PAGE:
Teaching medical students about alcohol Could be integrated throughout the cumrculum, butfirst the attitudes of teachers must change Despite the evidence that alcohol misuse damages health many doctors still seem unwilling to take a drinking history and feel unable to help patients change their damaging drinking habits.'2 "There seems to be an unspoken assumption that physicians should only concern themselves with the diseases caused by alcohol misuse" rather than the drinking itself.3 Several factors account for this reluctance, including lack of knowledge, embarrassment, and pessimism about the possibility of changing entrenched habits. Not least, how134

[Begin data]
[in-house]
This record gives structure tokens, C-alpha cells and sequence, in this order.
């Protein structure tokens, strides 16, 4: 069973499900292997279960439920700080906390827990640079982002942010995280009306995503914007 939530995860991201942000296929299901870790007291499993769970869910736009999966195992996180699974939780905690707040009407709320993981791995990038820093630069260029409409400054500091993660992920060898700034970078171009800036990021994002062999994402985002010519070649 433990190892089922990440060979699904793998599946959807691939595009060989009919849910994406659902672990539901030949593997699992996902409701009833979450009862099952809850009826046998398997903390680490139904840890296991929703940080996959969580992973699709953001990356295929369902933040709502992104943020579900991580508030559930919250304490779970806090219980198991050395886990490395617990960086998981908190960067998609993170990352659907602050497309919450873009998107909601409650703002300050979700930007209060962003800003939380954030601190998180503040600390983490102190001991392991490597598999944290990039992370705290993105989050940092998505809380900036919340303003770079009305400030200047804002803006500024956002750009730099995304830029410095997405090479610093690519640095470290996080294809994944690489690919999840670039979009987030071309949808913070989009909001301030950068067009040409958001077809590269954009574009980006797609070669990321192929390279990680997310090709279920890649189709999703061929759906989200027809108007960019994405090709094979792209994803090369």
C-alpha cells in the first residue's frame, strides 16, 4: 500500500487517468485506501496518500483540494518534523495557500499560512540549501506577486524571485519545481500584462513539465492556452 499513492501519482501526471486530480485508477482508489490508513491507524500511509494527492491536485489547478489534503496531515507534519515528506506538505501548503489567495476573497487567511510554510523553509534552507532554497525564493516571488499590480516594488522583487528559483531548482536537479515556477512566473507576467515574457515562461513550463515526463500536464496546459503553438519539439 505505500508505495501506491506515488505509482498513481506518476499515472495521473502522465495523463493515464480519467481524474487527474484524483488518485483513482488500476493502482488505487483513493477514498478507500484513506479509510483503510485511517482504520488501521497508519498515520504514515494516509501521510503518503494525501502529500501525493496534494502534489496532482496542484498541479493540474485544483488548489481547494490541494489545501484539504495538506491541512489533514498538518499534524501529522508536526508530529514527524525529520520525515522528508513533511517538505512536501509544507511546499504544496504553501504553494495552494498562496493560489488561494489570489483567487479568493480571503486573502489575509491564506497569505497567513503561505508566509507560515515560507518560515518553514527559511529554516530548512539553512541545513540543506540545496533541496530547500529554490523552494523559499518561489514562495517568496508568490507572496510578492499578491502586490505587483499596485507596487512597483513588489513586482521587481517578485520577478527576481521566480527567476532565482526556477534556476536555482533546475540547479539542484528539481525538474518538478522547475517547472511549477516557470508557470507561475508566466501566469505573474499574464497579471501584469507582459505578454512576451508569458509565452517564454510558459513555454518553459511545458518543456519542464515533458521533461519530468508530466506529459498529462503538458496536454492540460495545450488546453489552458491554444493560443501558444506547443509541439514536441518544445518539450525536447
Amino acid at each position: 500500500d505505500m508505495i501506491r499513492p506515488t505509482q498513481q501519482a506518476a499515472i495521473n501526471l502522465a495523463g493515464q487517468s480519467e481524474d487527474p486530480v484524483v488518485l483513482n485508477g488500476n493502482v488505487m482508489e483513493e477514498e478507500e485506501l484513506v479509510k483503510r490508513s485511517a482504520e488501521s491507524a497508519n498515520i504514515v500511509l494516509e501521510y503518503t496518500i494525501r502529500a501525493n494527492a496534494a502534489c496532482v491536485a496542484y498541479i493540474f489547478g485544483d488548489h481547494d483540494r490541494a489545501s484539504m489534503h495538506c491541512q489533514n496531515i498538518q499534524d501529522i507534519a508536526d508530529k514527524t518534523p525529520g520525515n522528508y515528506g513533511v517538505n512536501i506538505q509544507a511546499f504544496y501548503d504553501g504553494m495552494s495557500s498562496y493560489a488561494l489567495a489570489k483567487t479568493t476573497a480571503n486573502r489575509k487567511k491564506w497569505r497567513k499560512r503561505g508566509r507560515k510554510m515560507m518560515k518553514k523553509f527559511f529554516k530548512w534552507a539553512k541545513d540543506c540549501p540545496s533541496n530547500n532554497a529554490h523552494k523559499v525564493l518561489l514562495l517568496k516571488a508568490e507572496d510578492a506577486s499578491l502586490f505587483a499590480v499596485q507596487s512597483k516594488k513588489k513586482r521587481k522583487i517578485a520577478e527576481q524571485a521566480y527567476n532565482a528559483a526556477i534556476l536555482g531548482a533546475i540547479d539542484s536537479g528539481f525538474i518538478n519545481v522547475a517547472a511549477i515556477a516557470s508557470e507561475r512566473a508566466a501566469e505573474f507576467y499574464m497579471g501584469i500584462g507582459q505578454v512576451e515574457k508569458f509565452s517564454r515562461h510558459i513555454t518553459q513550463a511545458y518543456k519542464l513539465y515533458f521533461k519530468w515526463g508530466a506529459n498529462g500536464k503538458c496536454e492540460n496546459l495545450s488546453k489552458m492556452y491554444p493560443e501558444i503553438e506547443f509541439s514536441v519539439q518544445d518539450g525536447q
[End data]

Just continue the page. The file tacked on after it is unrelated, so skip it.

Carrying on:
ever, may be the doctor's own drinking habits and attitude towards alcohol. Many of these attitudes were formed at medical school, and, as discussed at a recent meeting run by the Royal College of Physicians of Edinburgh and the Medical Council on Alcoholism, may in turn affect the way that today's students are being taught about alcohol.4 On average, medical schools devote only about 14 hours of teaching to alcohol and drug misuse.5 More disturbingly, medical training seems to have a negative effect on attitudes towards alcohol abuse, students becoming less sympathetic and concerned during the years of clinical training. This may be due partly to the negative attitudes of senior clinical teachers towards patients with alcohol problems. Several medical students attending the meeting commented on their teachers' lack of interest in drinking histories they had taken and on their general dismissiveness towards patients with alcohol problems. There is ample evidence that these patients are unpopular with doctors in all specialties, including psychiatry.67 Non-psychiatrists still tend to view alcohol problems as principally the concern of psychiatrists, which may have the effect of marginalising their importance in general medical education. Thus training in alcohol and drug misuse is not seen as part of the core curriculum and attempts to improve the training meet obstacles in the negative attitudes of those who have the power to influence the curriculum. If alcohol problems are to receive prominence in the training of doctors then more research is needed into methods of educating both undergraduates and, as importantly, their teachers. Favoured approaches include video practice, small group tutorials, and practical clinical experience, preferably over an extended period with selected patients. Medical students should also be encouraged to increase their awareness about their own drinking habits and acknowledge the difficulty they have in changing them. In this way the distinction between the patient and the carer would become blurred, improving students' insight into the difficulties patients have with alcohol problems. At a time of increasing technological development in medicine undergraduate training must not neglect the development of communication and counselling skills. Helping people to change habits associated with unhealthy lifestyles has become important in all medical practice. At the meeting it was suggested that each medical school should make a designated teacher responsible for developing integrated teaching about alcohol and other forms of substance misuse within the curriculum and for monitoring the impact of these changes. Other suggestions were to find ways of providing continuity of education between undergraduate and postgraduate training and to liaise closely with nonmedical disciplines to reinforce training in a team approach to alcohol misuse. We know that the medical curriculum is overcrowded and faces competing demands for time. The profile of alcohol and substance misuse could, however, be raised without making inroads into other clinical topics simply by ensuring that its importance was emphasised at every opportune stage in the undergraduate experience.' The World Health Organisation has recently examined ways in which this subject might be integrated into the medical curriculum and has provided guidelines for teaching.9 The health consequences of alcohol misuse are protean. Hence there will never be any difficulty in obtaining enough clinical examples to underscore the importance of asking about alcohol as part of taking a medical history. E B RITSON